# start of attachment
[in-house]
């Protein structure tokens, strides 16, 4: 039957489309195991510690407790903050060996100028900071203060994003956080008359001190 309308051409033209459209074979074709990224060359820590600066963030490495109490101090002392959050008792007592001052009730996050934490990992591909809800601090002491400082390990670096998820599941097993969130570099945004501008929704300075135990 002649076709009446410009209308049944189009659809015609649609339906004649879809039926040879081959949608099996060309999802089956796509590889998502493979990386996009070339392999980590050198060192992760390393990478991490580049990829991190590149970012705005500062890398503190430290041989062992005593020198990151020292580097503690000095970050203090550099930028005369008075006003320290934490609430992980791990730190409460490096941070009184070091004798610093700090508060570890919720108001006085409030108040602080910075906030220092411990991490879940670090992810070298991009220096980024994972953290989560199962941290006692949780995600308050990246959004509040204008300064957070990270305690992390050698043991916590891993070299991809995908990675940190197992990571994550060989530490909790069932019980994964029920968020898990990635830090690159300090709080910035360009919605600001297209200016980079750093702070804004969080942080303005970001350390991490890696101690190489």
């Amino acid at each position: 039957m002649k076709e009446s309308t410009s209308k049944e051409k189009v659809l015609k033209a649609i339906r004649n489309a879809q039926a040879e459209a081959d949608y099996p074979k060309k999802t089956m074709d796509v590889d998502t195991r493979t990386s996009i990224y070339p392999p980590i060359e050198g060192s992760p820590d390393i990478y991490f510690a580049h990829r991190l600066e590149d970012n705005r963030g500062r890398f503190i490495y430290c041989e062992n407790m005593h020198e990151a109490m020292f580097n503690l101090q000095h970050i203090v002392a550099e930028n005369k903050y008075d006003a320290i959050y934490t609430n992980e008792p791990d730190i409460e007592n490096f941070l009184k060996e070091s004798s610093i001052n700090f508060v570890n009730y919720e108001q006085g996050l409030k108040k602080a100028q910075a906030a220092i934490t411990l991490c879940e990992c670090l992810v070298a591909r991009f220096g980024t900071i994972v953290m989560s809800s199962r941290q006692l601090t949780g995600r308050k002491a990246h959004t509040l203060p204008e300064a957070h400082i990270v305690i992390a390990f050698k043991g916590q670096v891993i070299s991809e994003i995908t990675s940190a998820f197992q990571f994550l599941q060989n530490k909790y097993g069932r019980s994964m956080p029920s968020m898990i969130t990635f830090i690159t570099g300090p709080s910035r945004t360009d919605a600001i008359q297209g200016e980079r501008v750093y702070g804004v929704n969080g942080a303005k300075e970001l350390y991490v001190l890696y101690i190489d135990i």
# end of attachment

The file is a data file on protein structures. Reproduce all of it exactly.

[in-house]
């Protein structure tokens, strides 16, 4: 039957489309195991510690407790903050060996100028900071203060994003956080008359001190 309308051409033209459209074979074709990224060359820590600066963030490495109490101090002392959050008792007592001052009730996050934490990992591909809800601090002491400082390990670096998820599941097993969130570099945004501008929704300075135990 002649076709009446410009209308049944189009659809015609649609339906004649879809039926040879081959949608099996060309999802089956796509590889998502493979990386996009070339392999980590050198060192992760390393990478991490580049990829991190590149970012705005500062890398503190430290041989062992005593020198990151020292580097503690000095970050203090550099930028005369008075006003320290934490609430992980791990730190409460490096941070009184070091004798610093700090508060570890919720108001006085409030108040602080910075906030220092411990991490879940670090992810070298991009220096980024994972953290989560199962941290006692949780995600308050990246959004509040204008300064957070990270305690992390050698043991916590891993070299991809995908990675940190197992990571994550060989530490909790069932019980994964029920968020898990990635830090690159300090709080910035360009919605600001297209200016980079750093702070804004969080942080303005970001350390991490890696101690190489």
């Amino acid at each position: 039957m002649k076709e009446s309308t410009s209308k049944e051409k189009v659809l015609k033209a649609i339906r004649n489309a879809q039926a040879e459209a081959d949608y099996p074979k060309k999802t089956m074709d796509v590889d998502t195991r493979t990386s996009i990224y070339p392999p980590i060359e050198g060192s992760p820590d390393i990478y991490f510690a580049h990829r991190l600066e590149d970012n705005r963030g500062r890398f503190i490495y430290c041989e062992n407790m005593h020198e990151a109490m020292f580097n503690l101090q000095h970050i203090v002392a550099e930028n005369k903050y008075d006003a320290i959050y934490t609430n992980e008792p791990d730190i409460e007592n490096f941070l009184k060996e070091s004798s610093i001052n700090f508060v570890n009730y919720e108001q006085g996050l409030k108040k602080a100028q910075a906030a220092i934490t411990l991490c879940e990992c670090l992810v070298a591909r991009f220096g980024t900071i994972v953290m989560s809800s199962r941290q006692l601090t949780g995600r308050k002491a990246h959004t509040l203060p204008e300064a957070h400082i990270v305690i992390a390990f050698k043991g916590q670096v891993i070299s991809e994003i995908t990675s940190a998820f197992q990571f994550l599941q060989n530490k909790y097993g069932r019980s994964m956080p029920s968020m898990i969130t990635f830090i690159t570099g300090p709080s910035r945004t360009d919605a600001i008359q297209g200016e980079r501008v750093y702070g804004v929704n969080g942080a303005k300075e970001l350390y991490v001190l890696y101690i190489d135990i």